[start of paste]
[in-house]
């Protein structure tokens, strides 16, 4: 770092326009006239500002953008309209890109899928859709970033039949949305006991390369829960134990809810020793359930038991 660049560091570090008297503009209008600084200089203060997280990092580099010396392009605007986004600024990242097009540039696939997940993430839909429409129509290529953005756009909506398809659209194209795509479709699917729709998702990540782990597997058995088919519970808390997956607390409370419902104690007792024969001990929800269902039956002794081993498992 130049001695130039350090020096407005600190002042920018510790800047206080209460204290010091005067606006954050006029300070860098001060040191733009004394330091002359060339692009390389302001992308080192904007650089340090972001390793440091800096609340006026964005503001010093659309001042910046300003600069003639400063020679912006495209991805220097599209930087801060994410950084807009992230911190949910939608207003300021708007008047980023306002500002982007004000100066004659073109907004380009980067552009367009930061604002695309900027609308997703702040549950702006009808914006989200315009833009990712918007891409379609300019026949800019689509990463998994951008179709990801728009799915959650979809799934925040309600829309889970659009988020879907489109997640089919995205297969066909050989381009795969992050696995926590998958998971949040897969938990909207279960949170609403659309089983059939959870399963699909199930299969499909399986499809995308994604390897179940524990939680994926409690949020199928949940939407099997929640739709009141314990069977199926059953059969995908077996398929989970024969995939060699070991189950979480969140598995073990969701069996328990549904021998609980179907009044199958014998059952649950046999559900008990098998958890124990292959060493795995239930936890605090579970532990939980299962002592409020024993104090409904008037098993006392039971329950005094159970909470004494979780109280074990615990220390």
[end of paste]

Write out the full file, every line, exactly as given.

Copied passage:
[in-house]
């Protein structure tokens, strides 16, 4: 770092326009006239500002953008309209890109899928859709970033039949949305006991390369829960134990809810020793359930038991 660049560091570090008297503009209008600084200089203060997280990092580099010396392009605007986004600024990242097009540039696939997940993430839909429409129509290529953005756009909506398809659209194209795509479709699917729709998702990540782990597997058995088919519970808390997956607390409370419902104690007792024969001990929800269902039956002794081993498992 130049001695130039350090020096407005600190002042920018510790800047206080209460204290010091005067606006954050006029300070860098001060040191733009004394330091002359060339692009390389302001992308080192904007650089340090972001390793440091800096609340006026964005503001010093659309001042910046300003600069003639400063020679912006495209991805220097599209930087801060994410950084807009992230911190949910939608207003300021708007008047980023306002500002982007004000100066004659073109907004380009980067552009367009930061604002695309900027609308997703702040549950702006009808914006989200315009833009990712918007891409379609300019026949800019689509990463998994951008179709990801728009799915959650979809799934925040309600829309889970659009988020879907489109997640089919995205297969066909050989381009795969992050696995926590998958998971949040897969938990909207279960949170609403659309089983059939959870399963699909199930299969499909399986499809995308994604390897179940524990939680994926409690949020199928949940939407099997929640739709009141314990069977199926059953059969995908077996398929989970024969995939060699070991189950979480969140598995073990969701069996328990549904021998609980179907009044199958014998059952649950046999559900008990098998958890124990292959060493795995239930936890605090579970532990939980299962002592409020024993104090409904008037098993006392039971329950005094159970909470004494979780109280074990615990220390």